No guarantees. Just one step of faith after another, each one larger than the last. Safety? It’s overrated and over-prayed for. Predictability? Gone. This is simply about following our trusted Guide’s directions. It’s about stepping onto a trail, knowing danger could lurk just around the next bend, and being OK with that.

Trails like that often lead you to a place more beautiful than you could ever imagine.


Ran across some great words today from Max Lucado’s book, “Fearless”:

“When fear shapes our lives, safety becomes our god. When safety becomes our god, we worship the risk-free life. Can the safety lover do anything great? Can the risk-averse accomplish noble deeds? For God? For others? No. The fear filled cannot love deeply. Love is risky. They cannot give to the poor.  Benevolence has no guarantee of return. The fear-filled cannot dream wildly. What if their dreams sputter and fall from the sky? The worship of safety emasculates greatness. No wonder Jesus wages such a war against fear.”

You can read the entire chapter here.

Legalism. We hate the word and all it conjures. Jesus hated it, saving some of his harshest criticism for the Pharisees and their fanatical attention to the law while ignoring the heart.

I grew up knowing Christians who would burn records, condemn certain books and never be seen at R-rated movies, yet who were horribly racist, or gluttonous, or indifferent to the poor. The church is experiencing a backlash against this sort of selective legalism, and that’s been a good and God-honoring thing.

I wonder sometimes, though, if disillusioned Christians (me included) have become so resistant to legalism that we also shun the ideas of personal holiness and intentional living.

If, for instance, I park myself in front of the TV some evening, scroll through a hundred channels and eventually land on some mindless reality show and veg for an hour, I’m probably not honoring God with my use of that time.

On the other hand, if I intentionally engage the same show, with an eye toward the spiritual state of our culture, and pop culture, then I probably am honoring God with that time. I’m engaging my brain and I’m letting the Holy Spirit, in effect, sit there next to me and have a conversation that I later can share with someone else.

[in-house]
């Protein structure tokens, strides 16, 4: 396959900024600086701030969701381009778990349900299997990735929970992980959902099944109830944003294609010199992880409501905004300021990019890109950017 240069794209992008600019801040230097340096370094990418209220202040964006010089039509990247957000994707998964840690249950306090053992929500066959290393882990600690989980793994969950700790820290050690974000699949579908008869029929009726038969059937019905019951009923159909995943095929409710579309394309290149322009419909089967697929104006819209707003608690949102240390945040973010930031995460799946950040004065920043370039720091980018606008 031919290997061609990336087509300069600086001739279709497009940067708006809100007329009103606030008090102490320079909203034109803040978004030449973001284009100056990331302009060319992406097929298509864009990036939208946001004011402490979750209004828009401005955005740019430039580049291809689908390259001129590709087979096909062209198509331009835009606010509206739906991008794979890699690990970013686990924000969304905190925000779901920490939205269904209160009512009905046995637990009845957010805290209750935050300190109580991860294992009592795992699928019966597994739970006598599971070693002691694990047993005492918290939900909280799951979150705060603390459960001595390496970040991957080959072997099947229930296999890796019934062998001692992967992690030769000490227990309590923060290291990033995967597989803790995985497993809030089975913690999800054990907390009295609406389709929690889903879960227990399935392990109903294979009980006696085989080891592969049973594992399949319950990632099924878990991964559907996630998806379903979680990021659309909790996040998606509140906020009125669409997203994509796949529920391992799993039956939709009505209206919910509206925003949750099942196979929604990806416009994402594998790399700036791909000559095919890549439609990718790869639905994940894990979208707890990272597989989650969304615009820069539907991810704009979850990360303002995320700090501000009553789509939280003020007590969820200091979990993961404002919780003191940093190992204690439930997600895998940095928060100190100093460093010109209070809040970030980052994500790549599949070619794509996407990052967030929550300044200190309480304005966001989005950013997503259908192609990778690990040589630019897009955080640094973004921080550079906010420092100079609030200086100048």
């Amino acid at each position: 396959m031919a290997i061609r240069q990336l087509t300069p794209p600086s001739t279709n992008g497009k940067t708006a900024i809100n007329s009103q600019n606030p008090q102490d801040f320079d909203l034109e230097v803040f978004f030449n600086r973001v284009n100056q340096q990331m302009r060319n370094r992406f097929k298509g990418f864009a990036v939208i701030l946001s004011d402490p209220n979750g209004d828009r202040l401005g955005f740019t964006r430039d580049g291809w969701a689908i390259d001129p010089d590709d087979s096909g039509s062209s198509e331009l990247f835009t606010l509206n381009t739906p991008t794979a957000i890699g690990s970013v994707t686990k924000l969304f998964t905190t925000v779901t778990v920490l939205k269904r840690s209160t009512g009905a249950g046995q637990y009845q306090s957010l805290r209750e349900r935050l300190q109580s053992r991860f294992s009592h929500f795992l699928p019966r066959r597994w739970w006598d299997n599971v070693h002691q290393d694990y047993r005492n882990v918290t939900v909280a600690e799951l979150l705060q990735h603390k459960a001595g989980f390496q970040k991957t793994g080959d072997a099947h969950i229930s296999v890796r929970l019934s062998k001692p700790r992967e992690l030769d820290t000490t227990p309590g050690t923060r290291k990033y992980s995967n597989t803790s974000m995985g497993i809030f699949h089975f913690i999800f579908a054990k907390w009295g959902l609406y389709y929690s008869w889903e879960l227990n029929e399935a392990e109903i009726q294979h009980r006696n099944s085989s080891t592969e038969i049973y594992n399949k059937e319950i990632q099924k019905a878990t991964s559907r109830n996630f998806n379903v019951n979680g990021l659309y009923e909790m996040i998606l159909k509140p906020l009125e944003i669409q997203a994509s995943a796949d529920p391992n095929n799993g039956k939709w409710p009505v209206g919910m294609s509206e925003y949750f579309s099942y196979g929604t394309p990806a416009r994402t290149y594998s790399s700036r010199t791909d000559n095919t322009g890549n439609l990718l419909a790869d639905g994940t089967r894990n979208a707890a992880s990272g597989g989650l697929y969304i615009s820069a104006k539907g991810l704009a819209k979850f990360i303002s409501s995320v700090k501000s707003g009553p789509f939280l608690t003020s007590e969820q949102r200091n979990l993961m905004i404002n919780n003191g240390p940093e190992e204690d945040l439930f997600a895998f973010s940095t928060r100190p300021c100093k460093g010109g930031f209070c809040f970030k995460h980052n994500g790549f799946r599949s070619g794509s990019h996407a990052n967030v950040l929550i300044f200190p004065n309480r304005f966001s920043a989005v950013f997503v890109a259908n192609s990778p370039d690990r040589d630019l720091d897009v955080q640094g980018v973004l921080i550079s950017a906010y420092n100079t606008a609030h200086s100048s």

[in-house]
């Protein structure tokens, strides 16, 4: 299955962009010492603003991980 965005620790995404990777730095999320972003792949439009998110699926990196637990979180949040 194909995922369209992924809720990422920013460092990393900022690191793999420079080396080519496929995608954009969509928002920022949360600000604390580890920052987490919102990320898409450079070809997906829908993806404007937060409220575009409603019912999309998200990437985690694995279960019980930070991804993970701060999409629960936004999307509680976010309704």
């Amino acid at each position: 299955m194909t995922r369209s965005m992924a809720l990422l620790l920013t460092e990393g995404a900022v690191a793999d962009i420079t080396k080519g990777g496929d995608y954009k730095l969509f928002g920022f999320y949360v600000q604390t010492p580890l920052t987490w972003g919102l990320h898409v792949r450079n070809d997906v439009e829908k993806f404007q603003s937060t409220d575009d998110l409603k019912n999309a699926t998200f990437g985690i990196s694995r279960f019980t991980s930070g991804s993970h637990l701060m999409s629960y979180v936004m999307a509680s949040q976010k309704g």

In Philippians 4:8-9, Paul writes:

And now, dear brothers and sisters, one final thing. Fix your thoughts on what is true, and honorable, and right, and pure, and lovely, and admirable. Think about things that are excellent and worthy of praise.  Keep putting into practice all you learned and received from me—everything you heard from me and saw me doing. Then the God of peace will be with you.

T.J. Addington, in his book and blog, “Leading From the Sandbox,” writes about intentional living — which he boils down to mean, “Does my schedule reflect my personal priorities?”

Take that thought further: Do my entertainment choices – even when no one else is looking — reflect my personal priorities? Or, more precisely, do they reflect what I would like for my priorities to be?

Maybe the more-common question is: Is it worthwhile for Christians just to spend time being entertained, with no higher purpose? Just a little time to rest and recharge?

I think it depends on whether that entertainment moves me closer to God, or further away from God. As Paul would ask: Where am I fixing my thoughts?

If I watch a movie or TV show with a lot of extra-marital sex, or drunken debauchery, I notice something about my spiritual condition. It has sunk. Not because I want to emulate the people on the screen, but because I’m letting myself be entertained by watching depictions of sin. And then if I’m going to keep watching, I have to shut the door on God’s voice – like the end of the “Godfather” movies where Michael Corleone shuts the door in his wife’s face so the men can discuss the evil business they do.

And even in that little example I open the door to a “What’s appropriate for Christians?” conversation that makes people uncomfortable. I can watch the Godfather movies as a profound commentary on America, family and hypocrisy … or I can watch them as brutally violent gangster movies. I can watch “American Beauty” and be struck by its message about the spiritual emptiness of affluent suburbia, or I can watch it because it has a lot of sex and nudity. Where am I fixing my thoughts?